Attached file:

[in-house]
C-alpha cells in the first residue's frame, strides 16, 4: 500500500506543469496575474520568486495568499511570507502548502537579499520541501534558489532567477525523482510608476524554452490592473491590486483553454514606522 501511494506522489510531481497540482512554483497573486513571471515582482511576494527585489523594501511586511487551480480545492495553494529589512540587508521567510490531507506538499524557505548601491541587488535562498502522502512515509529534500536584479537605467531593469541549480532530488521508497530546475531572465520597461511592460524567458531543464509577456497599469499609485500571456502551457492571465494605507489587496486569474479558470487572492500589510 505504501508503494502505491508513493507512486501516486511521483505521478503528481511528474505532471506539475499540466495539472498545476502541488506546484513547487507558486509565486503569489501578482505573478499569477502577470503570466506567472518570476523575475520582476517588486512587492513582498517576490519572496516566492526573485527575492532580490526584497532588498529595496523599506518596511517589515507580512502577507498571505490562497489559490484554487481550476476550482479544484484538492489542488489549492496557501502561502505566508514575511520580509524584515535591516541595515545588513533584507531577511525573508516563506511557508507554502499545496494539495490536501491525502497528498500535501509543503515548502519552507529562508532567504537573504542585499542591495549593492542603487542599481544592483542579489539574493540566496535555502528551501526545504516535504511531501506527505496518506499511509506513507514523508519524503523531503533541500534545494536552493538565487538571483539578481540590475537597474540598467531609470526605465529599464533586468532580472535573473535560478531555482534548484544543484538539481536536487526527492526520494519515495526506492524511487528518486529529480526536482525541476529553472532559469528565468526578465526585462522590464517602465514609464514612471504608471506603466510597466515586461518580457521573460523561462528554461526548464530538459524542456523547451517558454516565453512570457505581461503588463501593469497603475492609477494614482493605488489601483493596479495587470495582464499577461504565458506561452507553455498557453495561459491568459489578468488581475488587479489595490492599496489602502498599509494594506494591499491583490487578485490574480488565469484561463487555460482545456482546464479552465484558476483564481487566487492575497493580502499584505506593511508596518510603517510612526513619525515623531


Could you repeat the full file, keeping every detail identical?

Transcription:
[in-house]
C-alpha cells in the first residue's frame, strides 16, 4: 500500500506543469496575474520568486495568499511570507502548502537579499520541501534558489532567477525523482510608476524554452490592473491590486483553454514606522 501511494506522489510531481497540482512554483497573486513571471515582482511576494527585489523594501511586511487551480480545492495553494529589512540587508521567510490531507506538499524557505548601491541587488535562498502522502512515509529534500536584479537605467531593469541549480532530488521508497530546475531572465520597461511592460524567458531543464509577456497599469499609485500571456502551457492571465494605507489587496486569474479558470487572492500589510 505504501508503494502505491508513493507512486501516486511521483505521478503528481511528474505532471506539475499540466495539472498545476502541488506546484513547487507558486509565486503569489501578482505573478499569477502577470503570466506567472518570476523575475520582476517588486512587492513582498517576490519572496516566492526573485527575492532580490526584497532588498529595496523599506518596511517589515507580512502577507498571505490562497489559490484554487481550476476550482479544484484538492489542488489549492496557501502561502505566508514575511520580509524584515535591516541595515545588513533584507531577511525573508516563506511557508507554502499545496494539495490536501491525502497528498500535501509543503515548502519552507529562508532567504537573504542585499542591495549593492542603487542599481544592483542579489539574493540566496535555502528551501526545504516535504511531501506527505496518506499511509506513507514523508519524503523531503533541500534545494536552493538565487538571483539578481540590475537597474540598467531609470526605465529599464533586468532580472535573473535560478531555482534548484544543484538539481536536487526527492526520494519515495526506492524511487528518486529529480526536482525541476529553472532559469528565468526578465526585462522590464517602465514609464514612471504608471506603466510597466515586461518580457521573460523561462528554461526548464530538459524542456523547451517558454516565453512570457505581461503588463501593469497603475492609477494614482493605488489601483493596479495587470495582464499577461504565458506561452507553455498557453495561459491568459489578468488581475488587479489595490492599496489602502498599509494594506494591499491583490487578485490574480488565469484561463487555460482545456482546464479552465484558476483564481487566487492575497493580502499584505506593511508596518510603517510612526513619525515623531